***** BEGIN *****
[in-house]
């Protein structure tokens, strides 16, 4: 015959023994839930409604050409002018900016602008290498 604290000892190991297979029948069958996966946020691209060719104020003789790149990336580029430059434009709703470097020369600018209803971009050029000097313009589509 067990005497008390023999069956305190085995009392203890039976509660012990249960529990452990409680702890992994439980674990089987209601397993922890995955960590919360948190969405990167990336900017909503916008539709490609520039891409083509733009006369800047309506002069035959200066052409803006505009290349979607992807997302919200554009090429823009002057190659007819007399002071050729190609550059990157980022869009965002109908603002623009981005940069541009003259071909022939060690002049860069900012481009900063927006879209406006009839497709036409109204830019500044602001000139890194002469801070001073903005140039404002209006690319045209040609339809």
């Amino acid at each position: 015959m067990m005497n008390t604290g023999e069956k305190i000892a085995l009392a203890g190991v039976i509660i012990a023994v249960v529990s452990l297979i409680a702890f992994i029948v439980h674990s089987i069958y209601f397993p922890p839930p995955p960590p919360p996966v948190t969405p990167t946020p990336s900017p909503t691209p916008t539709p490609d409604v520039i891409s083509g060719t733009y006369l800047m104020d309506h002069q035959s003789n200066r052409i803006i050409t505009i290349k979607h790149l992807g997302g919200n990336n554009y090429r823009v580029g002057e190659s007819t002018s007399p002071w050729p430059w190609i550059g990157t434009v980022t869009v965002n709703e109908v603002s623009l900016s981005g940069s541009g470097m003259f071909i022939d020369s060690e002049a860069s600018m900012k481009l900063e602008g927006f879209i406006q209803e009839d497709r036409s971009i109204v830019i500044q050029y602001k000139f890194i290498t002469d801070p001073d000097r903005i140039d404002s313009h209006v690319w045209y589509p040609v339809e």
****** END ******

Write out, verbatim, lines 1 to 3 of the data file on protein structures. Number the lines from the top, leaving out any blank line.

[in-house]
């Protein structure tokens, strides 16, 4: 015959023994839930409604050409002018900016602008290498 604290000892190991297979029948069958996966946020691209060719104020003789790149990336580029430059434009709703470097020369600018209803971009050029000097313009589509 067990005497008390023999069956305190085995009392203890039976509660012990249960529990452990409680702890992994439980674990089987209601397993922890995955960590919360948190969405990167990336900017909503916008539709490609520039891409083509733009006369800047309506002069035959200066052409803006505009290349979607992807997302919200554009090429823009002057190659007819007399002071050729190609550059990157980022869009965002109908603002623009981005940069541009003259071909022939060690002049860069900012481009900063927006879209406006009839497709036409109204830019500044602001000139890194002469801070001073903005140039404002209006690319045209040609339809």
């Amino acid at each position: 015959m067990m005497n008390t604290g023999e069956k305190i000892a085995l009392a203890g190991v039976i509660i012990a023994v249960v529990s452990l297979i409680a702890f992994i029948v439980h674990s089987i069958y209601f397993p922890p839930p995955p960590p919360p996966v948190t969405p990167t946020p990336s900017p909503t691209p916008t539709p490609d409604v520039i891409s083509g060719t733009y006369l800047m104020d309506h002069q035959s003789n200066r052409i803006i050409t505009i290349k979607h790149l992807g997302g919200n990336n554009y090429r823009v580029g002057e190659s007819t002018s007399p002071w050729p430059w190609i550059g990157t434009v980022t869009v965002n709703e109908v603002s623009l900016s981005g940069s541009g470097m003259f071909i022939d020369s060690e002049a860069s600018m900012k481009l900063e602008g927006f879209i406006q209803e009839d497709r036409s971009i109204v830019i500044q050029y602001k000139f890194i290498t002469d801070p001073d000097r903005i140039d404002s313009h209006v690319w045209y589509p040609v339809e």